n case any Oscar guests still haven’t found the perfect outfit for Sunday, Donatella Versace brought her catwalk show to LA for some last minute browsing on Thursday evening. And boy was it sexy.
And certainly not your average show. A 400-strong team had been busy all week constructing an open-air, gold and cream stage on top of the Pacific Design Center, overlooking the fabled Hollywood Hills. Forty seamstresses were imported from the Versace workshops in Milan. Some 520 guests flew in from across the globe: influencers, journalists, celebrities, those all important A-list stylists and those even more important 150 private clients.
Everything was timed down to the last second, so that the opening section of outfits, which consisted of minimalist black suits, would be silhouetted against the setting sun and, once the sky turned inky, the pinks, magentas, blues, yellows and oranges would begin to fizz. What could possibly go wrong?
The weather. With the mother of all storms predicted for Friday, the Versace team decided to bring everything forward by 24 hours, meaning that some journalists were still in the air as the metaphorical curtain went up. “I’m not sure why the big brands insist on putting on open-air shows in LA in winter,” one Hollywood-based reporter observed. “But God bless them for trying.”
Ever since Burberry staged a one-off show at the Griffith Observatory in 2015 (scene of the romantic dance-off between Emma Stone and Ryan Gosling in La La Land, which came out a year later), luxury houses have been intermittently lured to LA by the luminous light and the star wattage. No expense was spared and celebrities were out in force. Even those who weren’t famous looked as though they could be. These days everyone knows how to strike The Pose: one foot in front of the other, chin slightly out, eyes smouldering into the camera.
Without name badges it can be hard to tell who’s who, given the amount of work now being had by everyone, the men possibly more than the women. In true Donatella style, this was a sexy glamathon with multi-generational range.
The 76-year-old Cher arrived on the arm of her 37-year-old music producer boyfriend Alexander Edwards, proudly PDA-ing for the cameras. Dua Lipa, Miles Cyrus and Korean rapper T.O.P followed. Demi Moore, waist length hair swishing around her black dress like fringing, clucked around her pregnant daughter Rumer Willis and arranged the latter’s coat over her bump (the same Moore who famously appeared naked and seven months’ pregnant with Rumer’s younger sister Scout, on the cover of Vanity Fair in 1991).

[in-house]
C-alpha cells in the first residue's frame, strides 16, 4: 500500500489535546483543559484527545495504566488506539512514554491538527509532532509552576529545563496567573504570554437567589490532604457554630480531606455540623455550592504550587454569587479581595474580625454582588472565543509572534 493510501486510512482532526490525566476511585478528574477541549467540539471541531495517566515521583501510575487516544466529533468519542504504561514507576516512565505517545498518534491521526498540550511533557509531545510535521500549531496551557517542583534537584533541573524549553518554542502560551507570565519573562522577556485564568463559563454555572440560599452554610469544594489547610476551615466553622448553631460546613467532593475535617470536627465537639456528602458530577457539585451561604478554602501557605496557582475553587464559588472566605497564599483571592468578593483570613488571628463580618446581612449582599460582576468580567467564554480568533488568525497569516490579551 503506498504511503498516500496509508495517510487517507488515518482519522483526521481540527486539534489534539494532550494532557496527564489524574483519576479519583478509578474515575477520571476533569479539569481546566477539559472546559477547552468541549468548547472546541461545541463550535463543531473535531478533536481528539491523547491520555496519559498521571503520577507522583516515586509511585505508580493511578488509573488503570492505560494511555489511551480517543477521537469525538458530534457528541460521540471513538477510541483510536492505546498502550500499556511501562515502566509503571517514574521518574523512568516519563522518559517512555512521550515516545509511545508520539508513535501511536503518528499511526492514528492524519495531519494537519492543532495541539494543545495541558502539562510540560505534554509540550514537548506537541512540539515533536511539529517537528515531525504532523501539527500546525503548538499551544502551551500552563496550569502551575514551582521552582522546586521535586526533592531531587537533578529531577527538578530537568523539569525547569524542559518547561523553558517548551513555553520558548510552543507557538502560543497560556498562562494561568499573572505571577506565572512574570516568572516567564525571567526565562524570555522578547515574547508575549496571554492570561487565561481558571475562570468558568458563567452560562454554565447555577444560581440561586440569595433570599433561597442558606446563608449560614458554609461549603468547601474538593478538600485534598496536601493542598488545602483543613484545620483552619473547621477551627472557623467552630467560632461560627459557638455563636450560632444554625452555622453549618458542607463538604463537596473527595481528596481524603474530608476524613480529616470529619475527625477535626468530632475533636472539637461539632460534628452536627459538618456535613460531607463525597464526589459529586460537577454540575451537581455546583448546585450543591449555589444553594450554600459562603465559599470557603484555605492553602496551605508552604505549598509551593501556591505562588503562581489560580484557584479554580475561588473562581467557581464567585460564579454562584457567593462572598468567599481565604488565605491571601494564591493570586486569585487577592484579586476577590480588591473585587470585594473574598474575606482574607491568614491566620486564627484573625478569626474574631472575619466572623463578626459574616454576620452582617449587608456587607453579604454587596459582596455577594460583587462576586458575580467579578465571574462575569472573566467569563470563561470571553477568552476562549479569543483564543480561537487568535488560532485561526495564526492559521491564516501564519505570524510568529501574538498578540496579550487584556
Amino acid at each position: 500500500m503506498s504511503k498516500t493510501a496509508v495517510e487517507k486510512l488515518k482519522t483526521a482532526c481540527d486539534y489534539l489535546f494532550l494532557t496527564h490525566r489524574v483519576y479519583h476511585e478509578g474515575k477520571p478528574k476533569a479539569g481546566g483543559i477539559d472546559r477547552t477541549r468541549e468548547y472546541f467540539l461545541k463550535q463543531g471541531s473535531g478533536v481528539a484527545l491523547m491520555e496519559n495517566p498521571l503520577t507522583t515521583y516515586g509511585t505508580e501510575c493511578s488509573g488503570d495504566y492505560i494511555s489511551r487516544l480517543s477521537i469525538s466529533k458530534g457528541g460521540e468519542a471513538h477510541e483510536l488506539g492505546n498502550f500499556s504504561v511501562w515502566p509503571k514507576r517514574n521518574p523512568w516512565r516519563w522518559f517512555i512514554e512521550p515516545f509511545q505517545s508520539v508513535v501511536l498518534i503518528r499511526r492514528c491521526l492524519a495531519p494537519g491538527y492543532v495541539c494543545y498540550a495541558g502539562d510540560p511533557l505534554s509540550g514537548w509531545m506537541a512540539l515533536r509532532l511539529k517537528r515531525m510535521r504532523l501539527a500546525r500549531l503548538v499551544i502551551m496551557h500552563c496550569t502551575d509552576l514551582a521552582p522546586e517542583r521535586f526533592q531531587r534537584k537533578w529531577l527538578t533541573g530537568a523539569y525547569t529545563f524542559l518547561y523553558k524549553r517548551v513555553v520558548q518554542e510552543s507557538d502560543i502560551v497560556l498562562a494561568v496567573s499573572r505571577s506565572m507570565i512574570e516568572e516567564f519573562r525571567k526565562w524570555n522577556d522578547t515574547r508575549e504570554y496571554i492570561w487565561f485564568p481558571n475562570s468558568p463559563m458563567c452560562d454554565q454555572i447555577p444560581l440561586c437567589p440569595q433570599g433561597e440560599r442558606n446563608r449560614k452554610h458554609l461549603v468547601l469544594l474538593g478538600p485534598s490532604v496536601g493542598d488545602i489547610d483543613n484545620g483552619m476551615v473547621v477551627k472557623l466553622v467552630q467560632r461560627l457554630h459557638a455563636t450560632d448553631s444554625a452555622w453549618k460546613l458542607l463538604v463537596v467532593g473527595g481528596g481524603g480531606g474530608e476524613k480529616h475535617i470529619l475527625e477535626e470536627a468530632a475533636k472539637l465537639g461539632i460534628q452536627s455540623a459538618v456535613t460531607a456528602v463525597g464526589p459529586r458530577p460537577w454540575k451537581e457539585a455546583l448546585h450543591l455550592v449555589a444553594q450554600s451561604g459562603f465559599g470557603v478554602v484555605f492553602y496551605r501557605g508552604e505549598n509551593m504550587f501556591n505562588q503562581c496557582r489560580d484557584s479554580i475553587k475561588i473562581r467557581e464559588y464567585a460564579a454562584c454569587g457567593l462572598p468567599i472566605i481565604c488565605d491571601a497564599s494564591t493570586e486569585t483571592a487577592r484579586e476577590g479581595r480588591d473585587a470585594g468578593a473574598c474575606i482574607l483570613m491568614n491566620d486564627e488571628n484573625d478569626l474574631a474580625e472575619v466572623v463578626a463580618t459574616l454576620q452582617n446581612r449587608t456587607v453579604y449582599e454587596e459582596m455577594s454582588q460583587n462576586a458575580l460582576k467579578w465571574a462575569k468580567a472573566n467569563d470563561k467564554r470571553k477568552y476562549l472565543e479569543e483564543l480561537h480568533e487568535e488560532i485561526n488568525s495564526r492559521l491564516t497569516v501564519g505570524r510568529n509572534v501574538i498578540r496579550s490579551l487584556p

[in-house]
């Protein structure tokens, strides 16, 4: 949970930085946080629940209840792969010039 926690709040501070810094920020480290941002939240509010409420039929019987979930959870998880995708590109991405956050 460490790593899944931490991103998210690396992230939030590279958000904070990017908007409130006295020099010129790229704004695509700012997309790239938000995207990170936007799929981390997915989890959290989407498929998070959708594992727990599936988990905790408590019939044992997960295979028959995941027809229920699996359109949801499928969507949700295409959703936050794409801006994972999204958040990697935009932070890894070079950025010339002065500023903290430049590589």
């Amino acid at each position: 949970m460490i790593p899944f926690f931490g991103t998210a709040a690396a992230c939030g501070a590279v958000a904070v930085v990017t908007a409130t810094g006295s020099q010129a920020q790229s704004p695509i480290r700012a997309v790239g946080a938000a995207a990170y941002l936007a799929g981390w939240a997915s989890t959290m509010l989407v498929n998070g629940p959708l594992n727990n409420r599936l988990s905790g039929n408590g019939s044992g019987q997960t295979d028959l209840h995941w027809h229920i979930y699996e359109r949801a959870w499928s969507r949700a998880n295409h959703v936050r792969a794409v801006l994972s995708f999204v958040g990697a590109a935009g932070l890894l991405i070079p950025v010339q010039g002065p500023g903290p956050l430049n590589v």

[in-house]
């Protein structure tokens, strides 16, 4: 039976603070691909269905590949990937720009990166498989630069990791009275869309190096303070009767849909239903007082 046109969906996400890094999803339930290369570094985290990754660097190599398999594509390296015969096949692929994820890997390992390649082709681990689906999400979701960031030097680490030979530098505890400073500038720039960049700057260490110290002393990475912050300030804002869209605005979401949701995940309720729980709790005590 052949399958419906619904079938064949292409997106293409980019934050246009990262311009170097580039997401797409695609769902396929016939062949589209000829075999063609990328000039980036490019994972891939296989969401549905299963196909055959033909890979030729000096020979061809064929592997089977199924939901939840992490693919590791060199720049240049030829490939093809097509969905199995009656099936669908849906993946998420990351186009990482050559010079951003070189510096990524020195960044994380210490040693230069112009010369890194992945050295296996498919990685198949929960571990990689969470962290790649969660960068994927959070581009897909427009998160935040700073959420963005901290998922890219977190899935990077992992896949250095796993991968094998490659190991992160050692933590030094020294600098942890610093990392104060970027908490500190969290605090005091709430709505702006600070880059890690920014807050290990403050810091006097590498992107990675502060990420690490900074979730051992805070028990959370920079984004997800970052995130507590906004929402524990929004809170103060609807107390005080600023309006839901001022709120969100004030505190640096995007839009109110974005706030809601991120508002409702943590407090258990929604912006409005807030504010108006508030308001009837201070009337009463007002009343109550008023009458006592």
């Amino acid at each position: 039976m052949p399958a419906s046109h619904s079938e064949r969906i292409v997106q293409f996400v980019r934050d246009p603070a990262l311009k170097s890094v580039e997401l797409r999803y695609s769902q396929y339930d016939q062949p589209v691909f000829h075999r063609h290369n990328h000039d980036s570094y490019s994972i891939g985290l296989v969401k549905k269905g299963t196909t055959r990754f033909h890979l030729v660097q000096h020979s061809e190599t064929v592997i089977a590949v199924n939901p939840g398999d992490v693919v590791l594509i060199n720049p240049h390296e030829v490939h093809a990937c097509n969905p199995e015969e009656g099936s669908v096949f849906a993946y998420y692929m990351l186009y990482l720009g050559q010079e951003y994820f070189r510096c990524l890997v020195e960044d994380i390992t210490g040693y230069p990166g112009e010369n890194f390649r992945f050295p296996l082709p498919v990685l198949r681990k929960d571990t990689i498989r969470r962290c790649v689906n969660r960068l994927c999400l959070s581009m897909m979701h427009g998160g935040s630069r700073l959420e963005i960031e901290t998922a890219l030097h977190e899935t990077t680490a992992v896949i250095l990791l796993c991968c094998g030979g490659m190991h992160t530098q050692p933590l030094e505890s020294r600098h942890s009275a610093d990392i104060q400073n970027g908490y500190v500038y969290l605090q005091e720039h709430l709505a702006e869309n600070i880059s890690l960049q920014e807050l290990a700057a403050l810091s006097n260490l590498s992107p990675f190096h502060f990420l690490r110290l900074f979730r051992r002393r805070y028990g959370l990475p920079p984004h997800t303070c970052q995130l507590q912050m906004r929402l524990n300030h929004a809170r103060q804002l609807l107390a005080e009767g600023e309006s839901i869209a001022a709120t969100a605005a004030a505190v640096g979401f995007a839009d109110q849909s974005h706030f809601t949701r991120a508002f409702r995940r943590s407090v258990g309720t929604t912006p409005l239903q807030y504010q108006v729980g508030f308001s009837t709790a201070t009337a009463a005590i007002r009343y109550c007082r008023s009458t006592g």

Lily James, whose most recent roles include playing Pamela Anderson, and the real Pamela Anderson, whose bird-like frame was aptly swathed in sparkly (fake) feathers.
Then came Channing Tatum, Anne Hathaway and the actor and musician Chris Lee. Kathy Hilton and her daughters Paris and Nicky. Jeff Bezos and his partner Lauren Sanchez. Celebrity stylists Elizabeth Saltzman – whose clients include Jodie Comer, Saoirse Ronan and Gwyneth Paltrow – and Law Roach, best known for dressing Zendaya. Apart from the fact that Sir Elton John had to be transported up to the final floor (no lifts) in a buggy, you’d never know we were sitting above a car park.
With all this going on, the clothes could have been an afterthought. Tight, slashed, a bit of embellishment, lots of bustiers – the Versace signatures are so well known she can probably recite them in her sleep. But after nearly 30 years running the label set up by her late brother Gianni, Donatella did something quite remarkable, stripping back the bling to focus on some spectacularly sharp tailoring.
Her starting point, she told me, was 1995’s spring collection by her brother (I spied one pink skirt suit that looked like an update of the Versace-designed one Princess Diana wore that year with a Jackie Kennedy-style pillbox hat). But Donatella’s main focus were the wide shoulders and contoured waists of Gianni’s 1995 jackets – a silhouette that has been sighted all over other catwalks. Donatella’s proportions are strong rather than cartoonish. Wool blazers were starkly plain, others shimmered with black beading. Coats were long waisted and slim on the torso or short dusters in caramel and black tweed and worn with tobacco coloured patent mini skirts.
As well as flat boots there were moderately high heels. The brick-like platforms from last September’s shows already seem to be a thing of the past. In another sign that she wants to be known as a woman who can dress other women for day as well as night, Donatella showed wide denim jeans with crisp white shirts.
Inevitably it’s the eveningwear people come to see at a Versace show and here things became even more interesting, as Donatella experimented with 1960s duchesse satin baby dolls and sheath dresses and toyed with moulded and tucked bust lines. The effect retained that quintessential Versace sexiness but in a more avant-garde way, which should appeal to younger celebrities who increasingly want to make big creative statements on the red carpet.
This more sophisticated take on glamour and sensuality is part of Versace’s wider strategy to broaden its appeal. So is working with celebrities such as Lily James, who went overnight last year from English Rose to vamp, courtesy of some glittery Versace gowns. She then starred in the brand’s autumn campaign, complete with a short black fringe and matching black lips.
“Lily’s so sweet and with such good manners,” observes Donatella, “but like almost everyone in Hollywood, she has her insecurities. It’s like being naked when you go on the red carpet – so much scrutiny and no character to hide behind.
“That’s why I make my dresses the way I do, to help them. Are they comfortable? Sometimes comfort’s an overrated concept. There are times when confidence is more important and good construction can give you that.”